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UPDATE 07/16/18: CVS Health Corp. has officially released an apology to the black woman who had the police called on her after she was accused of using a counterfeit coupon. As ABC News reports, the two employees who were involved with the incident "are no longer employed by CVS Health." The national drugstore chain let go the employees after Camillia Hudson posted a cellphone video on Facebook wherein one of them called 911 on her.
"We have sincerely apologized to Ms. Hudson for her experience in our Chicago stores," the company said in the statement. "Our Region Director in Chicago contacted her as soon as we were made aware of the incident. We have completed our investigation, and as a result the two colleagues who were involved are no longer employed by CVS Health." Read the original post below.
ORIGINAL POST: The manager of a CVS in Chicago called the police on a black woman for trying to use a manufacturer’s coupon, reports Chicago Sun-Times. The manager claimed he had never seen a coupon like that before, which prompted him to call the police.
Camilla Hudson wrote in a Facebook post, "So, THIS just happened: I had the police called on me for attempting to use a coupon @ the CVS Pharmacy located at 6150 N. Broadway in Chicago!"
Hudson said she had to remove her original post on the incident because it violated a Facebook policy, but she reposted the footage she took at the store and her statement. In the video Hudson recorded the manager, Morry Matson, calling the police, describing her as African-American. She said to him, "I’m black. Black isn’t a bad word." Matson was visibly shaking while he was on the phone.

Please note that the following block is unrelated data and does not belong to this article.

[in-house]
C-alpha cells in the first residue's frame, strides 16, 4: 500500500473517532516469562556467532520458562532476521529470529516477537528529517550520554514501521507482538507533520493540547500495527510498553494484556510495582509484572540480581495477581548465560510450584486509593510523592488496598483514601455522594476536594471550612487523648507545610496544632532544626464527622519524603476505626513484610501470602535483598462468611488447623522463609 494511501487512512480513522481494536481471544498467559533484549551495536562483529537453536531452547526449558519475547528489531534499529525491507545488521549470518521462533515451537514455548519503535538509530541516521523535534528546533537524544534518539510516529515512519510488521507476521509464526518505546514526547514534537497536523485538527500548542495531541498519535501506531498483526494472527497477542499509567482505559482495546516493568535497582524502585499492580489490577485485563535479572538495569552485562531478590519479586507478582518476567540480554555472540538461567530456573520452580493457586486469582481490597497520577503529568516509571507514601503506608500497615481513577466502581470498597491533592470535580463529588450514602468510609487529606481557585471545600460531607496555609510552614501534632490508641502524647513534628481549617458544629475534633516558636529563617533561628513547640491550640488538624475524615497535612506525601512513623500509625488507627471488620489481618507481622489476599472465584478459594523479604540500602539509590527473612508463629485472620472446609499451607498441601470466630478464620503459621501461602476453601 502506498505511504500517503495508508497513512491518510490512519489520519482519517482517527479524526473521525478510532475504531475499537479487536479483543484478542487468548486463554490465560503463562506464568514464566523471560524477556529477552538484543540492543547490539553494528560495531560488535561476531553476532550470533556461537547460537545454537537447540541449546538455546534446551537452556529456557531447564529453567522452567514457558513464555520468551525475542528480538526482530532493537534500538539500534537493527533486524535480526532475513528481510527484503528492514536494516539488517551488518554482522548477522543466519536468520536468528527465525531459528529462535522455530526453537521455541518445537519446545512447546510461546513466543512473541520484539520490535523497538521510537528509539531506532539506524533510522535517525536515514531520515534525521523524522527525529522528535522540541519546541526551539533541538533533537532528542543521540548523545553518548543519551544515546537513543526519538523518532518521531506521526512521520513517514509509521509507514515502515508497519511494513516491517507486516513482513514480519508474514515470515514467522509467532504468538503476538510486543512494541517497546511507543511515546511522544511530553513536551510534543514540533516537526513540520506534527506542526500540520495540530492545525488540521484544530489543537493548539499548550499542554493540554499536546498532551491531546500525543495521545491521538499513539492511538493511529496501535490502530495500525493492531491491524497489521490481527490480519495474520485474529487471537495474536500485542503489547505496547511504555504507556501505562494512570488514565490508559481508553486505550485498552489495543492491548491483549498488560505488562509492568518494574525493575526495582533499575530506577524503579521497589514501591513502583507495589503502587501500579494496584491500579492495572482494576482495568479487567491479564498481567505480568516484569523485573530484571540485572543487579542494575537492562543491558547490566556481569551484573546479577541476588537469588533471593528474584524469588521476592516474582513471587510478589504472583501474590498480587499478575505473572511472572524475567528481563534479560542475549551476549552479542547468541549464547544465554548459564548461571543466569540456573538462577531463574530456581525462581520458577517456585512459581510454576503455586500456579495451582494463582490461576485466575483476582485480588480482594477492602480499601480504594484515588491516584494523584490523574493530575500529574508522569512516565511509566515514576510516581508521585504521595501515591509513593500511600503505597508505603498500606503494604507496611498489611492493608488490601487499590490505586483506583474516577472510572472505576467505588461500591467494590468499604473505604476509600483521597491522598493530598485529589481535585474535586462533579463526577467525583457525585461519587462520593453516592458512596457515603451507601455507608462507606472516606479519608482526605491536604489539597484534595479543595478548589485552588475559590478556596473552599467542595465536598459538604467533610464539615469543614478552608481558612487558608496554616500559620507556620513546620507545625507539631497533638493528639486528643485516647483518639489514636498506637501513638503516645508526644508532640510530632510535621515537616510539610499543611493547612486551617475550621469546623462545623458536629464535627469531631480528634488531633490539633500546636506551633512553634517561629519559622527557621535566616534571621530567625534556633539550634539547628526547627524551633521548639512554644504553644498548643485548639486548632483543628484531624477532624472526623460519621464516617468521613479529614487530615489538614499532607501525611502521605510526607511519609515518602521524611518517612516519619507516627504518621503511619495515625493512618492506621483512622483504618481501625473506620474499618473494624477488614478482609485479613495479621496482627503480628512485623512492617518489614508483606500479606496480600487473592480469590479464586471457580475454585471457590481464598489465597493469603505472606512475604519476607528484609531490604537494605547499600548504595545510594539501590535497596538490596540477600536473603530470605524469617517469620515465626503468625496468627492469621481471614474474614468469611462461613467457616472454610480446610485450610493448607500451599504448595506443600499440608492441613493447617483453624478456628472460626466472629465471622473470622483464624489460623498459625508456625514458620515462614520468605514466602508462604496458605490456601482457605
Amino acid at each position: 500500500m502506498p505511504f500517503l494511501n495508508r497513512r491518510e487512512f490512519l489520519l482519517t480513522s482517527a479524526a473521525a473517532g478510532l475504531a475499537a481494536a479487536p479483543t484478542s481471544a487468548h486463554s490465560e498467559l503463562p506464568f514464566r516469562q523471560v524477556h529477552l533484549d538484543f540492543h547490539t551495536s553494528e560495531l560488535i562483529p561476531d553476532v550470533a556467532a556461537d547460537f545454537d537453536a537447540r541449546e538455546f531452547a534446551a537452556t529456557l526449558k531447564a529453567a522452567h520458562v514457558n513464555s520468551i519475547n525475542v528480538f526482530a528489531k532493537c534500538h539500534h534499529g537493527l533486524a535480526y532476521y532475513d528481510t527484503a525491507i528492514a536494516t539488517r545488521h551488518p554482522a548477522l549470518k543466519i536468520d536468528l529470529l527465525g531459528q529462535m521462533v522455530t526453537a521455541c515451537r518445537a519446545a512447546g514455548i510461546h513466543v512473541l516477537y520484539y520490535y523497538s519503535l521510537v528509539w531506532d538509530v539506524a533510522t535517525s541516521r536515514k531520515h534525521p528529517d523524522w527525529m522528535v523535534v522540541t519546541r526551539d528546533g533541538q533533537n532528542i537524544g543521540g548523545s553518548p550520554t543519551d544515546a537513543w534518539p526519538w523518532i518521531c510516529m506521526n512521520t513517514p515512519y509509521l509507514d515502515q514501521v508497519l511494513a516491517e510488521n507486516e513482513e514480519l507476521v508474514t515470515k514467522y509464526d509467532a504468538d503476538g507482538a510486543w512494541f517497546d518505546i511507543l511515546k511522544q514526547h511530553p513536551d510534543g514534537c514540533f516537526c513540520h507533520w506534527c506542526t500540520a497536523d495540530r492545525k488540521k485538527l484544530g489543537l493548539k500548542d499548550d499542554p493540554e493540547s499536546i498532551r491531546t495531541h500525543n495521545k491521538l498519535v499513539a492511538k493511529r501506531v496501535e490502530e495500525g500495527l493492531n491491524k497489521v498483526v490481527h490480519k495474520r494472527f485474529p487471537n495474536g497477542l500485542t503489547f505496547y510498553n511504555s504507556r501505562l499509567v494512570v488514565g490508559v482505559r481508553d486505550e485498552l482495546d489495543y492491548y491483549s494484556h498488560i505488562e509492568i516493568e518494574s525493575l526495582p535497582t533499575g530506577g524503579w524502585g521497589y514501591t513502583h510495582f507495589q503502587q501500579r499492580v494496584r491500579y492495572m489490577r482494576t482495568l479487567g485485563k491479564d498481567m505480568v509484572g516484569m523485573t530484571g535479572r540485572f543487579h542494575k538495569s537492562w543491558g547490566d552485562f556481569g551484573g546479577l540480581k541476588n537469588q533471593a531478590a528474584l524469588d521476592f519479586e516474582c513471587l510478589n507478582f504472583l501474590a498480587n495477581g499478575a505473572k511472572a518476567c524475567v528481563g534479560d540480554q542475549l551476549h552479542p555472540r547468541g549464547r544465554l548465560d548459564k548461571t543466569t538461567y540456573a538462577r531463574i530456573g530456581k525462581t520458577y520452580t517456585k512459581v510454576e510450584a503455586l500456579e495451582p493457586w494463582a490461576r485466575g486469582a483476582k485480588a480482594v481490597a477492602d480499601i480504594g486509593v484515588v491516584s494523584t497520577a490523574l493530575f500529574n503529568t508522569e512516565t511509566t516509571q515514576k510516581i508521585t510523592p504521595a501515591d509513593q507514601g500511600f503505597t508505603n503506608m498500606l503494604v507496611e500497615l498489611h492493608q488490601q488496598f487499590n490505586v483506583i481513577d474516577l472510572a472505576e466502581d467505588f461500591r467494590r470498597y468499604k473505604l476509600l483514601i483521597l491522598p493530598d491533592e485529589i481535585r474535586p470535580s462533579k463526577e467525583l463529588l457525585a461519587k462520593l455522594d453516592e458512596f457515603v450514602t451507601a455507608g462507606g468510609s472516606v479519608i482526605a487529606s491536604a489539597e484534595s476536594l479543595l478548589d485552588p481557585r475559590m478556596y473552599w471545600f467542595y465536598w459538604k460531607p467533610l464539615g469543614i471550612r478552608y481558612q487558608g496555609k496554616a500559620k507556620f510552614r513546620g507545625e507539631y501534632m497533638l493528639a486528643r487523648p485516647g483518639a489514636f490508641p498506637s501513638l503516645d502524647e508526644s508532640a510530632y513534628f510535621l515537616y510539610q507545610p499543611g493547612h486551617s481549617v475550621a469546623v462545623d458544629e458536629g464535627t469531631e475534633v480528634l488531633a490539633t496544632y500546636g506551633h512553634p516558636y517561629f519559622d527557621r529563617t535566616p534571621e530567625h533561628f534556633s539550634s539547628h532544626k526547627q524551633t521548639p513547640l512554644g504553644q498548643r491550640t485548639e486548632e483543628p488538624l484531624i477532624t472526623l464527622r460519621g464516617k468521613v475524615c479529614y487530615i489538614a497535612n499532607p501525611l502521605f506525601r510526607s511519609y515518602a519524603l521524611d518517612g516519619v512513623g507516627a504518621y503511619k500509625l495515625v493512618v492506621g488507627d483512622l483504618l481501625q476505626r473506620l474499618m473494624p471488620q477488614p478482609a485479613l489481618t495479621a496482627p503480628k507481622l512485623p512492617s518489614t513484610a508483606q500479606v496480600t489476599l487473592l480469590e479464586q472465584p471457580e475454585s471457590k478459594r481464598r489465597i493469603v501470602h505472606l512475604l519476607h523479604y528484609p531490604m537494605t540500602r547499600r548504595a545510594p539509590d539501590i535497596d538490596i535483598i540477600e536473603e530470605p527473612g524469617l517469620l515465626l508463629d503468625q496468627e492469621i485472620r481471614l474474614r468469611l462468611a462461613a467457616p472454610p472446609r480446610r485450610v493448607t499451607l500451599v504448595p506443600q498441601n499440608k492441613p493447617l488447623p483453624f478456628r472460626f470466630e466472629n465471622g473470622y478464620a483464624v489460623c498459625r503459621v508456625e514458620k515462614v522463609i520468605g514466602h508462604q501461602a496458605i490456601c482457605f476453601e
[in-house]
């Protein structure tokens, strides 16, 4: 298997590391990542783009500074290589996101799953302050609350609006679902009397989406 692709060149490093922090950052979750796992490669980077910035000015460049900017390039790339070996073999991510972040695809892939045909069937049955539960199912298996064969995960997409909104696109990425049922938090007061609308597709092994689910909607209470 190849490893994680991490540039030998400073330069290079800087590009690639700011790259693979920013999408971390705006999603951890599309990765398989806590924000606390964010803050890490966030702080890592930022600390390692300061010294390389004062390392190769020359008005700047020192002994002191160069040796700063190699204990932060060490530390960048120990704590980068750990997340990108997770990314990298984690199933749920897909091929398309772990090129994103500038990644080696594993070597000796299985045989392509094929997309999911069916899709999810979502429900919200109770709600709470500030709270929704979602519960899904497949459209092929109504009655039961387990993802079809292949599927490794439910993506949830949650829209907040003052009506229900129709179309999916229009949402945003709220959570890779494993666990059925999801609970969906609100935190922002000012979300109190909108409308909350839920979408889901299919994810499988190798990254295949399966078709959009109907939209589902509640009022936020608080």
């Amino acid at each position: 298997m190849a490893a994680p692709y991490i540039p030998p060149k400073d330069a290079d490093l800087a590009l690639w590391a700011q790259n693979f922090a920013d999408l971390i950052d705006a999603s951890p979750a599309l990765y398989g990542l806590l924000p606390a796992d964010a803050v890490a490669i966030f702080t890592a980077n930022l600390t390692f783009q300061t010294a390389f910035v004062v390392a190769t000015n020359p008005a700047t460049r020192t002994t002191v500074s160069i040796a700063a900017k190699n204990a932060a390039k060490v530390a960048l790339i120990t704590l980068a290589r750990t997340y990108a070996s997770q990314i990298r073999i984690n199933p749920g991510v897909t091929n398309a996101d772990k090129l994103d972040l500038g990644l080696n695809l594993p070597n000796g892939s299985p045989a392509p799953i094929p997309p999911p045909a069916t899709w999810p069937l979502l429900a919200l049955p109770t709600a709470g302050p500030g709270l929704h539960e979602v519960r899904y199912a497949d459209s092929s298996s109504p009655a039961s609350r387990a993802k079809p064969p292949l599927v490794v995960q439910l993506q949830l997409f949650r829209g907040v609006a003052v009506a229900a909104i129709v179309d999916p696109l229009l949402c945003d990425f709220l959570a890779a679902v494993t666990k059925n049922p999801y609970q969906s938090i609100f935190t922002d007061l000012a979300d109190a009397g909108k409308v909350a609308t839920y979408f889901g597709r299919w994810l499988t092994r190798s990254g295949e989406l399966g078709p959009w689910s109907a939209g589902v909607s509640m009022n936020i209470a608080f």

Matson is running for the 48th Ward alderman. According to the Sun-Times, he promised during his campaign for "increased police presence throughout Alderman Matson’s 48th Ward." His campaign website also reportedly stated that he was a state delegate for Donald Trump in the 2016 election and is currently president of the Log Cabin Republicans of Illinois. His campaign website has since been deactivated.
Hudson said she spoke with three police officers that showed up before leaving the store.
In a statement, CVS spokesperson Mike DeAngelis said, "We sincerely apologize to Ms. Hudson for her experience in one of our stores. Our Region Director in Chicago contacted Ms. Hudson as soon as we were made aware of this incident. CVS has begun an investigation and we will take any corrective action that is warranted to prevent it from happening again. CVS Pharmacy does not tolerate any practices that discriminate against any customer and we are committed to maintaining a welcoming and diverse environment in our stores. We have firm non-discrimination policies in place to help ensure that all customers are treated with respect and dignity. Profiling or any other type of discriminatory behavior is strictly prohibited."
Hudson also said to the Sun-Times that CVS regional director Joe Haas "apologized profusely."